By Dave Wischnowsky-

(CBS) On Sunday afternoon, I was sitting in my apartment simultaneously watching sports, writing and surfing the Internet – as a multi-tasker, I’m All-Pro – when an alert popped up on my Facebook page.

My buddy Jason, living out in Raleigh, N.C., had commented on the status update that I had posted in Chicago just minutes earlier – it read: “Japantsed” – after the U.S. women’s soccer team had misfired in the dramatic final moments of the World Cup.

“So much for DVR delay?!?,” Jason wrote, lamenting the fact that a simple glance at Facebook had completely spoiled his plans to later watch America’s championship bout against Japan without knowing the game’s end result.

I responded to Jason, “You gotta go Facebook dark if you’re doing that!”

But our online exchange got me thinking, here in the Age of Social Media, relentless text messaging and 24/7 news channels, is it even possible to keep yourself from learning the outcome of a sporting event if you don’t want to learn it until later on?

Have you tried to do it yourself any time recently?

On Sunday, the social media blog Mashable reported that the World Cup set a new record for most tweets per second “with 7,196 per second at the end of the game. [Sunday’s Copa America] Paraguay vs. Brazil game is the new number-two spot with 7,166 tweets per second, according to a tweet sent by @Twitter.”

That’s a lot of online chirping. So, if Jason had also been hoping to later watch Paraguay vs. Brazil on his DVR in ignorance, it’s likely he would have been out of luck if he had logged on to Twitter for, well, even a nanosecond.

I think social media is wonderful technology and I enjoy much of what it offers. It’s only going to continue to offer more. But it’s also true that Facebook and Twitter can take some things from us, too – whether that’s the surprise of a ballgame score or the result of a TV series finale that you really didn’t want to know until you really wanted to know it.

Several years ago, my buddy Murph in Ottawa, Ill., told me a story about how in 1980, when he was a student at Northern Illinois University, he and a couple of friends successfully avoided hearing the outcome of the U.S. men’s hockey team’s “Miracle on Ice” upset of the Soviet Union in Lake Placid, N.Y. until after the game was shown on tape delay in DeKalb.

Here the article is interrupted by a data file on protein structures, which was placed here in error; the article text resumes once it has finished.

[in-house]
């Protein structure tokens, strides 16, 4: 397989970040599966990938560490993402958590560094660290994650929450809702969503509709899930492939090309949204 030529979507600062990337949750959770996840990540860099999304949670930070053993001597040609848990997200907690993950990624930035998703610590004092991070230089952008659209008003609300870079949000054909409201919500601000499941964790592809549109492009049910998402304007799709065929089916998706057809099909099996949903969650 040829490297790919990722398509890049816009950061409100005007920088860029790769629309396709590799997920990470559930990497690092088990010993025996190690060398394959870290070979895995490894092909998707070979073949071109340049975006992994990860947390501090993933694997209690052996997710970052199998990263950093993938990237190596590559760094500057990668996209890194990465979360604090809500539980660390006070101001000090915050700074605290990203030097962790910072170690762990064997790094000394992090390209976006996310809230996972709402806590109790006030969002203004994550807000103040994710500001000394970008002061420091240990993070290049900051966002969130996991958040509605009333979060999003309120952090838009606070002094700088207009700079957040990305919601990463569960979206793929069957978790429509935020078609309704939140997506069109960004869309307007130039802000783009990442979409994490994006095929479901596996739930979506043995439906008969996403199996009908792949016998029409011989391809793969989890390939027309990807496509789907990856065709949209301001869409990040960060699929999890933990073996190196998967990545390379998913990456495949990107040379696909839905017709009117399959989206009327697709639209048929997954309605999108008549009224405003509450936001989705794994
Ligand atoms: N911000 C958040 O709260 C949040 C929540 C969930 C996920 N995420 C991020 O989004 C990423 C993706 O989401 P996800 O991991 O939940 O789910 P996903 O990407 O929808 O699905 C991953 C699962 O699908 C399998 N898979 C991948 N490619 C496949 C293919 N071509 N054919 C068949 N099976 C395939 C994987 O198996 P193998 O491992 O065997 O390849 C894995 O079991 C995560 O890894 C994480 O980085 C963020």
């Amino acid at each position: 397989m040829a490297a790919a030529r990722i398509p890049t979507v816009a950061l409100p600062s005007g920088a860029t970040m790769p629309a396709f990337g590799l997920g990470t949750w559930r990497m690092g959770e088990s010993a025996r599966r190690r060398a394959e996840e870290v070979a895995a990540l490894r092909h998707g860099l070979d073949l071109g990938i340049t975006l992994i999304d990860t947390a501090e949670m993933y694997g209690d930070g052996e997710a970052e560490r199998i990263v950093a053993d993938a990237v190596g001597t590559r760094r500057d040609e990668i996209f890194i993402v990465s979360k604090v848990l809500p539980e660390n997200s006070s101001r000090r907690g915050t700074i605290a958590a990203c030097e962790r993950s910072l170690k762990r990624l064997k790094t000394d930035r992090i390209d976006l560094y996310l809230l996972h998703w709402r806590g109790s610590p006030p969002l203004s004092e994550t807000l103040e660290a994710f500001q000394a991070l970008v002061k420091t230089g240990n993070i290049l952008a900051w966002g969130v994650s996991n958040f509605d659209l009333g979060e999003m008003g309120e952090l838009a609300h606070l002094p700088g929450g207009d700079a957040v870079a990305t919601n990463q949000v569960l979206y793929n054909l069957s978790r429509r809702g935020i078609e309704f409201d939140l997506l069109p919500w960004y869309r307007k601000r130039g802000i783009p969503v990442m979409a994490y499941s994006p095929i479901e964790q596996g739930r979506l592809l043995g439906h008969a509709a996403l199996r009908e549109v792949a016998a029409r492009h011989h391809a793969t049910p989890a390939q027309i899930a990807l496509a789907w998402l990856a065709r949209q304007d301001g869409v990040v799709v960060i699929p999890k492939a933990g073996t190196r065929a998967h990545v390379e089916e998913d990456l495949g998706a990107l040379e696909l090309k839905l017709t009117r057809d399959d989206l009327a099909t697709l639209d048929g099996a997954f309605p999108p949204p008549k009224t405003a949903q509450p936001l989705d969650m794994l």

It really wasn’t that difficult, he said.

“I was a freshman in college,” Murph recalled on Monday evening when I gave him a call to chat about his memories. “And you have to consider the landscape back then. ESPN might have just started up, but nobody had it. They had basic cable in the dorms, but not a lot of people had TVs. And nobody had a VCR.”

There, of course, was no Facebook, no Twitter and no text messaging. But there was radio, TV news and phone calls, so Murph and his pals still had some work cut out for them.

“My roommate had a black-and-white TV that he had brought in after the first semester,” he explained. “And the hockey game started about 4 or 5 p.m. in Lake Placid, but it wasn’t set to be televised nationally until primetime. So, we said, let’s see if we can watch it without knowing the score.”

The friends then holed up in their dorm room, kept the TV station glued to the Olympic coverage on ABC – which wasn’t going to spoil the news before broadcasting the tape-delay game – and bided their time.

Once the U.S.-USSR game began, Murph recalled how “in between periods, ABC would cut to Jim McKay at the anchor desk with a live feed of the streets of Lake Placid in the background.”
At one point, he said, a couple of young men zipped past the background behind McKay’s desk, looking very happy.

“But McKay didn’t say a word,” Murph said.

As the epic hockey game wore on, Murph left his room at one point to use the bathroom, running into the guy from across the hall on the way.

“I asked him, are you watching the game?” Murph recalled. “He said he was and I told him, “If you know the outcome, don’t tell me.’ He had a little smile and I think he knew, but he didn’t say anything.”

As a result of their cone of silence, Murph and his friends accomplished their missions alongside the Americans: They were able to enjoy the final moments of one of the biggest upsets in Olympic history – and U.S. sports – in ignorant bliss.

“I’ve watched a lot of sporting events on TV, but I’ve never had more fun than that,” Murph said. “Of course, today, I don’t think I’d be able to hold back. I’d probably want to find out what happened.”
With Facebook, Twitter and text messaging, it’s very likely that, today, he wouldn’t have a choice.

Just ask my buddy Jason.

davewisch Wisch: Mission Impossible? Avoiding Scores In The Era Of Social Media

Dave Wischnowsky

If nothing else, Dave Wischnowsky is an Illinois boy. Raised in Bourbonnais, educated at the University of Illinois and bred on sports in the Land of Lincoln, he now resides on Chicago’s North Side, just blocks from Wrigley Field. Formerly a reporter and blogger for the Chicago Tribune, Dave currently writes a syndicated column, The Wisch List, which you can check out via his blog at Read more of his CBS Chicago blog entries here.

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